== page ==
I remember in high school I had been dating a boy (not Brad) for five months and it seemed like a long time. Everyone thought it was a long time. So perhaps it’s a change in perspective.
As I think on it more and more, 10 years is a significant period of time but really, not all that long. I feel like just yesterday I was musing about five years of marriage, but that was in May… five months ago (exactly).
1. I have decided to leave my comments on the topic of Miss Manners’ advice to a reader with diabetes with my Facebook post yesterday… and the rest of this paragraph! I think that my passion for spreading awareness of the realities of diabetes made me really upset when I read the advice. Online it’s really easy to let passion override patience when educating people with diabetes. I made a comment on Karen’s post earlier today, with the thought that maybe we think people notice the diabetes stuff more than they actually do. It’s such a large aspect of our lives that how can it not be visible to others? The reality is that if we don’t make a big production out of testing our blood or taking an injection, it’s very easy for that to go unnoticed by strangers (and therefore can’t make them uncomfortable). The bottom line is that I will check my blood sugar whenever I need to, where I am and I won’t apologize for it.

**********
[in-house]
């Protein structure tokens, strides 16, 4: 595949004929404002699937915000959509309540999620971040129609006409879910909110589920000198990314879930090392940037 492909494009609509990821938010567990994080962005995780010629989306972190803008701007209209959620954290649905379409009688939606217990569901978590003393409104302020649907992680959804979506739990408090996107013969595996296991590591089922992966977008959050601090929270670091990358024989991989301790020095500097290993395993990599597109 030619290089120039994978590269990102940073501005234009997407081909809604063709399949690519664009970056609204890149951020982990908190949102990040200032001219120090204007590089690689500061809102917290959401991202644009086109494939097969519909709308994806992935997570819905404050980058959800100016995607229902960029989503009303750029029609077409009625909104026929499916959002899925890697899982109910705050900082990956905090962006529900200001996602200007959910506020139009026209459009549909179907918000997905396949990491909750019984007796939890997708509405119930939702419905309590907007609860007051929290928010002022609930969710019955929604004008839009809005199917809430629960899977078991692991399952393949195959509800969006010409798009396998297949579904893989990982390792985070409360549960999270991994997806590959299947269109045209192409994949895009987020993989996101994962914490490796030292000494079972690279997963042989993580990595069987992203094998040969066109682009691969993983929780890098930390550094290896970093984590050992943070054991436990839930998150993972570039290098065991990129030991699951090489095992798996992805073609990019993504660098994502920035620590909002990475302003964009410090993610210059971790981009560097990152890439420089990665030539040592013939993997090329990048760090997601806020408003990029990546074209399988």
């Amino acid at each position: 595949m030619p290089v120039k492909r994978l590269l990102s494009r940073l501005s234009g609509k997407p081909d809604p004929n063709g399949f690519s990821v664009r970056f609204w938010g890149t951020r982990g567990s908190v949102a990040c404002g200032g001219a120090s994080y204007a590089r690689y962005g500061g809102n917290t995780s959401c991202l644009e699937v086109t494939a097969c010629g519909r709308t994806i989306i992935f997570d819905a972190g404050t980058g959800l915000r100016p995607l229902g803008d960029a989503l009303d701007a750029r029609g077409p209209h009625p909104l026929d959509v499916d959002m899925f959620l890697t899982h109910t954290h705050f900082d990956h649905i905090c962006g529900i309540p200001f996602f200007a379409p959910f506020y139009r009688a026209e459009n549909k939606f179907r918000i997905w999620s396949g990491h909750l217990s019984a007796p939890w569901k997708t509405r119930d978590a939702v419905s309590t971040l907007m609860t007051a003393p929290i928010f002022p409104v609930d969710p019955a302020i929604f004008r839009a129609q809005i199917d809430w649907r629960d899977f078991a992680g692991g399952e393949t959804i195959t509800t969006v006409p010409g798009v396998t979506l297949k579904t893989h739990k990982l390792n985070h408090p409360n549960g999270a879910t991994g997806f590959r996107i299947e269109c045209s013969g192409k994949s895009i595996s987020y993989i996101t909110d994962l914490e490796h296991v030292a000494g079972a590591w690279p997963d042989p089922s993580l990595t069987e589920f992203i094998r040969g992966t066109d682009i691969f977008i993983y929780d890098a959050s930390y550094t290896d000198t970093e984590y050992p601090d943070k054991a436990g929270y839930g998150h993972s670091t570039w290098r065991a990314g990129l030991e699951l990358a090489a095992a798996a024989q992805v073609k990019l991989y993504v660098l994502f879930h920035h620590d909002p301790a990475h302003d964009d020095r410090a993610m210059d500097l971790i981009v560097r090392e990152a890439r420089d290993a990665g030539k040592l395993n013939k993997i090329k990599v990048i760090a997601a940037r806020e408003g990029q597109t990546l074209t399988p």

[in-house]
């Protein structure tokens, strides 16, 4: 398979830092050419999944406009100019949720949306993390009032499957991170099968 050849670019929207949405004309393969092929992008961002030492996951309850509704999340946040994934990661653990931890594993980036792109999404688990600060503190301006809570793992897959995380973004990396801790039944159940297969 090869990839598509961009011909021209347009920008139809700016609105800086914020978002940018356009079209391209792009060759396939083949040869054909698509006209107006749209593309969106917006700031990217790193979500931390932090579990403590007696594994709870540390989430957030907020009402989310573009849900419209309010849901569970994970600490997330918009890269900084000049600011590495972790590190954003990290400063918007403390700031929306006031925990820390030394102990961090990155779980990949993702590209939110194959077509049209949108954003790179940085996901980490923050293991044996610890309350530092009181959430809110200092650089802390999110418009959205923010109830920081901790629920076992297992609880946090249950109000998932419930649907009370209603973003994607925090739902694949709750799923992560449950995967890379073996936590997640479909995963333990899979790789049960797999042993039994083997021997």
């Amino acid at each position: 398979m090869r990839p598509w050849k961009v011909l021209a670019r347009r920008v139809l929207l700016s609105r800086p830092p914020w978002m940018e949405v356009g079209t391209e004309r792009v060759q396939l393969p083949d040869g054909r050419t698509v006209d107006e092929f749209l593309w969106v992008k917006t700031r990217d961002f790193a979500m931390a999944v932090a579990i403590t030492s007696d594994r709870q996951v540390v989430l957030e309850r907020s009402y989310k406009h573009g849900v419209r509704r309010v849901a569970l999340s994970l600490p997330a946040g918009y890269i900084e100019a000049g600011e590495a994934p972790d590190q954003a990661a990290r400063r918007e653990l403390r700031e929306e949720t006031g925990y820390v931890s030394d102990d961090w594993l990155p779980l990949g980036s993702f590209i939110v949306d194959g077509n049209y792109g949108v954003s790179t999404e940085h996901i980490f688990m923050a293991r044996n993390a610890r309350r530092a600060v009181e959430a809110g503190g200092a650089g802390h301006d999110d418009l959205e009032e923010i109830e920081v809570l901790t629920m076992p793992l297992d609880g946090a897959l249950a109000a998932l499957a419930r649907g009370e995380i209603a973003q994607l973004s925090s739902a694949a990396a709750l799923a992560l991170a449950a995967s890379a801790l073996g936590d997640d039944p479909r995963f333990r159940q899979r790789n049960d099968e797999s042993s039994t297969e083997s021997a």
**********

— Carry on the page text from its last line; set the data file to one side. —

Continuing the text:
With Valentine’s Day at the end of this week, I’ve been thinking about some unique parts of Brad’s and my relationship, one of them being the very first time we met.
It’s a common couple question:
How did you two meet?
Facebook even wants to when how I met Brad!
Here’s the problem: We can’t agree on when we first met.
However, our differing answers to that question show you how nerdy we both were are. Both answers involve high school speech tournaments. Also these stories make more sense if you know what the National Forensics League (apparently the name has changed?) and extemporaneous speech are (I was international extemp and Brad was U.S. extemp).